Remembering who you are by what you wear


Tetzaveh, 2014

This week’s parsha continues the detailed instructions for the building of the Mishkan (Tabernacle) and creating all its adornments and utensils. The focus now is on the garments of the high priest. The reading carefully lays out the exact dimensions, fabric, measurements and look of the tunic and robe the priest would wear as well as the jewel-encrusted breastplate that would rest on his chest.

The items are luxurious in nature – nothing is spared. There are gold rings, gold threads, silks, rich colors of purple and crimson. The breastplate is encrusted with precious and semi-precious stones of all colors. Each piece is imbued with symbolism and meaning.

The breastplate in particular is worth looking at. It is set with 12 stones: four rows of three stones each of very specific color and style.

17“Set in it mounted stones, in four rows of stones. The first row shall be a row of carnelian, chrysolite, and emerald; 18 the second row: a turquoise, a sapphire, and an amethyst; 19 the third row: a jacinth, an agate, and a crystal; 20 and the fourth row: a beryl, a lapis lazuli, and a jasper. They shall be framed with gold in their mountings. 21 The stones shall correspond [in number] to the names of the sons of Israel: twelve, corresponding to their names. They shall be engraved like seals, each with its name, for the twelve tribes.” (Exodus 28:17-21)

Twelve stones set in a particular order and style representing Jacob’s 12 sons and/or the 12 tribes of Israel. Clearly this is meant to impress, to show the weight of Israel, the value of Israel to those who would see it. So the obvious question is, “who sees this magnificent work of art? To whom is the grandeur directed?”

This is the outfit the high priest will wear when he offers sacrifices and enters the Holy of Holies – the innermost chamber of the Mishkan (and later the Temple) on that holiest of days, Yom Kippur. Certainly the Israelites would see the breastplate – but only from afar and not for very long. One could say that God would see it – but so what?  Doesn’t God see all any way?

I would suggest that the grandeur, luxury, weightiness and splendor of the breastplate – maybe of all the garments – are designed for the priest himself to see. It is he who will stand before God on behalf of the people. And in wearing these garments, it will be impossible for him to forget on whose behalf he is there – after all, all 12 tribes are embossed on his chest!  He will also look at himself and know that he is there fulfilling a role, playing a part. He is not there on his own behalf or out of particular merit, but because it is his job to be there on behalf of the people Israel. The breastplate is a beautiful and powerful reminder to its wearer of his responsibility and obligations to others and to the holy work at hand.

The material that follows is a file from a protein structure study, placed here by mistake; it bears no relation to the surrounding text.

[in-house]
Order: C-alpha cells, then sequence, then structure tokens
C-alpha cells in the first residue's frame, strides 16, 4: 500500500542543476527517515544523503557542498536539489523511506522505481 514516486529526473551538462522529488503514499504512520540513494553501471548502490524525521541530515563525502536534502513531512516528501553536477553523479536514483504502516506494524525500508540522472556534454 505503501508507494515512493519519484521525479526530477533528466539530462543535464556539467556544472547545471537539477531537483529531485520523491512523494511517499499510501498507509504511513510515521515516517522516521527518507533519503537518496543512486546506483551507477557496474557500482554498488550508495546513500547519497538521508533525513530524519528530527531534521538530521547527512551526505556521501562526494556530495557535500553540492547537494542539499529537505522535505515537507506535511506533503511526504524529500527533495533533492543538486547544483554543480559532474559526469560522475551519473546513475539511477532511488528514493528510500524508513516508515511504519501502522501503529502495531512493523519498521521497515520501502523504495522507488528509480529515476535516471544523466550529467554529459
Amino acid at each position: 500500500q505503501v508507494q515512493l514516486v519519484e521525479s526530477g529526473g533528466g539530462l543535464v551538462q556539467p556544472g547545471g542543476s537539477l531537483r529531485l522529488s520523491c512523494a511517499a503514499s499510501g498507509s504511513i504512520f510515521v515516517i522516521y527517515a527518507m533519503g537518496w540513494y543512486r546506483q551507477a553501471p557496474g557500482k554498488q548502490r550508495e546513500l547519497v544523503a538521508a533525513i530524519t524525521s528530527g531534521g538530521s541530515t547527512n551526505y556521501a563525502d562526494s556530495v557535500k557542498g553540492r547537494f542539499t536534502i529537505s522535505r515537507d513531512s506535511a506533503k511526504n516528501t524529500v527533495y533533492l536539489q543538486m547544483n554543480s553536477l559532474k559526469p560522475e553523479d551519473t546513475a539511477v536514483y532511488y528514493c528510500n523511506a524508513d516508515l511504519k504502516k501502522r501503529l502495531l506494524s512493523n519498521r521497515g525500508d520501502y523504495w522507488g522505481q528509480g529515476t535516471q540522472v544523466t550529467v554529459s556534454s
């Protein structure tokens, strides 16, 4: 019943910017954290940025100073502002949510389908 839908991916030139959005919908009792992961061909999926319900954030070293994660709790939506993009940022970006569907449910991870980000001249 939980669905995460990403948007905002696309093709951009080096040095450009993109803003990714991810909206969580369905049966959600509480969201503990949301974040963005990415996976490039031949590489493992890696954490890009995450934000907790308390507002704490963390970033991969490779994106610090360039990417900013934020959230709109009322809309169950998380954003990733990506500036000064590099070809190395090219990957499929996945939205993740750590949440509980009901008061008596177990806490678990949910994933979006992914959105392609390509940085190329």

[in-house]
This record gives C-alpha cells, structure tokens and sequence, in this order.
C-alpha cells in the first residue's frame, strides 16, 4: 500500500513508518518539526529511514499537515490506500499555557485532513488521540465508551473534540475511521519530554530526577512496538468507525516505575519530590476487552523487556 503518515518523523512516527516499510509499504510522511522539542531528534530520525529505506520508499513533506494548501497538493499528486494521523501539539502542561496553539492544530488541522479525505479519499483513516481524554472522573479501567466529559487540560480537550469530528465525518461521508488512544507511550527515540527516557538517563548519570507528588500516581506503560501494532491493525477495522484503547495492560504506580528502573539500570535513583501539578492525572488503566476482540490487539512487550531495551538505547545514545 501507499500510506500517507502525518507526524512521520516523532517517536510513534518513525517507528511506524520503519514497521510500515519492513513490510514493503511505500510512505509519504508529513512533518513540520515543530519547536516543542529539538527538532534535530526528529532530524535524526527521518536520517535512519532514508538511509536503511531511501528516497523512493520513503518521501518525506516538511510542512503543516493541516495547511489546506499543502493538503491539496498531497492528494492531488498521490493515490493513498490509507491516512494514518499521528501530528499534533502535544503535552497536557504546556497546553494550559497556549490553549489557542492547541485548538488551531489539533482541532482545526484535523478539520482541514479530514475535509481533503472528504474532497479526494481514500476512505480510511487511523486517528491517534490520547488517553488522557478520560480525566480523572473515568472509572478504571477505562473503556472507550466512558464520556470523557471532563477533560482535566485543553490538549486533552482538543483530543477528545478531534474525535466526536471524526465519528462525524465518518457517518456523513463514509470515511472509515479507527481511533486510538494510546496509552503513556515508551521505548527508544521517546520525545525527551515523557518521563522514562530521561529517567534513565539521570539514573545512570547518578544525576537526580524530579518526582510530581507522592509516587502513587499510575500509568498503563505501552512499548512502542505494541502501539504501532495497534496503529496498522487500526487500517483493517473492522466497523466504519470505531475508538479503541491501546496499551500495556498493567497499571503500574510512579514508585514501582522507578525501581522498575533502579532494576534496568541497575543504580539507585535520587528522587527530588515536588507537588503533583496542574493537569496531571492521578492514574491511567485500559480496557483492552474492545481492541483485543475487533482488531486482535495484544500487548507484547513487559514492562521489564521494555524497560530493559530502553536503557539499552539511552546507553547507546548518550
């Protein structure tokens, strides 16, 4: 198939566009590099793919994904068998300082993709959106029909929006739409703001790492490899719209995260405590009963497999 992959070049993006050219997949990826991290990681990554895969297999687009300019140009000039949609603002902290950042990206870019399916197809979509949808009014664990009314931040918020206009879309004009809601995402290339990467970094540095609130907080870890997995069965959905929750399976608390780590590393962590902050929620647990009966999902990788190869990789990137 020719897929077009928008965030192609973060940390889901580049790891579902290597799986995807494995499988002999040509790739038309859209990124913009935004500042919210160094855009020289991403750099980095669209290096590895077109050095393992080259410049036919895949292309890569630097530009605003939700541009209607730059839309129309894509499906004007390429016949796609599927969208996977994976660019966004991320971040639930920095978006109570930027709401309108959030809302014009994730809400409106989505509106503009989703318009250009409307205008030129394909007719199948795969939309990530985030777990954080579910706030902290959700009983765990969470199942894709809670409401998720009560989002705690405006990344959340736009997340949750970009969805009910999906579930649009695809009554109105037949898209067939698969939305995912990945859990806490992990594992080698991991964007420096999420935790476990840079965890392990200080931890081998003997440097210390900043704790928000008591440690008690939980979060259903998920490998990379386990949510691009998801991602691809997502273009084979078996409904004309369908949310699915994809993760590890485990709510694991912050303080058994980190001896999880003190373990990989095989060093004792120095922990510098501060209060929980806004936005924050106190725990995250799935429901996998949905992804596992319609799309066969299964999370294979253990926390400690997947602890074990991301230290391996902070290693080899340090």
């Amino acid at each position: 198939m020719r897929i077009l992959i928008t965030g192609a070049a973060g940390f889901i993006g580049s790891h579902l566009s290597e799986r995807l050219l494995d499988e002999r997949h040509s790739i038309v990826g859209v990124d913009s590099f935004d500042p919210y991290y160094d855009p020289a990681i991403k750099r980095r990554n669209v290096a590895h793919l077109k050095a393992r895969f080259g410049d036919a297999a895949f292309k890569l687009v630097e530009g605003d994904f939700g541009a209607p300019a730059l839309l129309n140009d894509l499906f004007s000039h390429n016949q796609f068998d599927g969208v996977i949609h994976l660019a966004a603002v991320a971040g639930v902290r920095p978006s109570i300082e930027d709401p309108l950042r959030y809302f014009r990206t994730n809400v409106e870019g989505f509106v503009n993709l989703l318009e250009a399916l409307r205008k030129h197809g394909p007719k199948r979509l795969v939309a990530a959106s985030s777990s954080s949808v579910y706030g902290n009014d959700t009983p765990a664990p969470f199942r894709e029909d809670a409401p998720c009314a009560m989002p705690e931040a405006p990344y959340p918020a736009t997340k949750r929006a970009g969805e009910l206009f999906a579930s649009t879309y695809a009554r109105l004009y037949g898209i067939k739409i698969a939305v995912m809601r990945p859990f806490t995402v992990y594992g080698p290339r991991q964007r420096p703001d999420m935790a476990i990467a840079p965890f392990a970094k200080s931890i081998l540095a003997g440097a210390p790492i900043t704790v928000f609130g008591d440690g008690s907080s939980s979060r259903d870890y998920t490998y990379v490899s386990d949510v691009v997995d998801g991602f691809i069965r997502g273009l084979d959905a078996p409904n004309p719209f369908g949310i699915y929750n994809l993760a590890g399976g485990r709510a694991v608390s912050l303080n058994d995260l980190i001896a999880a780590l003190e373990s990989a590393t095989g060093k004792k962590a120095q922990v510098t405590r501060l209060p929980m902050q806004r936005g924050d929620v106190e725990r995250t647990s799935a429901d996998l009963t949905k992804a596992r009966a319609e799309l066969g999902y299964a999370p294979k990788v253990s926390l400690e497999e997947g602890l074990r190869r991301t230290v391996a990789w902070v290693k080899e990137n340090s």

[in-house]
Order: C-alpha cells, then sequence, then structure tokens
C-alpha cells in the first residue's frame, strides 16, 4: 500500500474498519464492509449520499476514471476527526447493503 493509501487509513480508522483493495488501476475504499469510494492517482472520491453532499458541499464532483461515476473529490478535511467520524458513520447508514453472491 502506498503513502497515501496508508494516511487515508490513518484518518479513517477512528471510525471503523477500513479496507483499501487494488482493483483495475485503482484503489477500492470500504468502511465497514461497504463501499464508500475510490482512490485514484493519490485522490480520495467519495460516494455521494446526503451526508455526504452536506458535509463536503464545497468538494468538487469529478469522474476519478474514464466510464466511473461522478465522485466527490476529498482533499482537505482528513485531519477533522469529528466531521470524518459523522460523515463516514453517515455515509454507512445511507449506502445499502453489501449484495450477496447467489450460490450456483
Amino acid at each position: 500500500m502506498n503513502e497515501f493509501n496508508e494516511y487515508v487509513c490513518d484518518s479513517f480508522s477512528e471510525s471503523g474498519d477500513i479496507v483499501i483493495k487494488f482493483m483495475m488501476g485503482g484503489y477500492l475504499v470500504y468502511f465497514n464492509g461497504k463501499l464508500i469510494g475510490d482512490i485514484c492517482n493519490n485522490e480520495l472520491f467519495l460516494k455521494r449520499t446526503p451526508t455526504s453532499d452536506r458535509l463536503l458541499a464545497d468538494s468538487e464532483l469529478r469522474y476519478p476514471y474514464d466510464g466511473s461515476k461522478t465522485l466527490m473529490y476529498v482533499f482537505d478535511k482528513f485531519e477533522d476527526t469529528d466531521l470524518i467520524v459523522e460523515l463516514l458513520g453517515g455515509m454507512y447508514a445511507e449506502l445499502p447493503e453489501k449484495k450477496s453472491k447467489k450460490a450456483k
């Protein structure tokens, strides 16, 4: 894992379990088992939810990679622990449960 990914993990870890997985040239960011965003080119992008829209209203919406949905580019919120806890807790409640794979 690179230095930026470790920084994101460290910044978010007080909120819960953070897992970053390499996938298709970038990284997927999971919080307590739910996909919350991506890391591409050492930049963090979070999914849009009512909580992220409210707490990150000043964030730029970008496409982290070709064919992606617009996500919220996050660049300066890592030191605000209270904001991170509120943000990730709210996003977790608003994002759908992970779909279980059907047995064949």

Let’s contrast this for a moment with our modern adornments and clothing. So often what we wear is meant to impress others: the right labels, the latest fashions and the witty statements on our T-shirts or the brands we advertise. The audience for these items is everyone else. We wear rubber bracelets or political buttons to “raise awareness” of issues we care about to others. Our clothing and our style make “statements.”

We are so worried about telling other people what we think or what we care about that these items don’t really impact our behavior, our actions or us. They are just about advertising something to someone else.

However, the priest’s garments are supposed to change his behavior, make him act differently.

In many ways, this is the reason I choose to wear a kippah – a yarmulke – most of the time. Sure, it tells other people that I am Jewish. To many people, it indicates that I am a rabbi. But really, it is supposed to be telling me something – giving me the message that there is something above or beyond me to whom I owe allegiance; that I am not the arbiter of my own fate. It reminds me, I hope, that I have certain obligations to behave in certain ways that reflect my values.

The same is true for the “Tallit katan” the small tallit with tzittzit (fringes) that are traditionally worn by all adult men under their clothes at all times. It isn’t for others to see – it is private, for the wearer to remember the mitzvot he must perform.

We, human beings, are very forgetful and we need reminders – not for the sake of others, but for ourselves. How do you remember who you are in the world on a daily basis? What do you wear that prevents you from “forgetting yourself?”  How do the clothes you wear, that others may see, impress upon you your own value, your own self-worth? And do you like the message you are telling yourself?

RABBI ELYSE WECHTERMAN is the spiritual leader of Congregation Agudas Achim, a Reconstructionist syn-agogue in Attleboro, MA.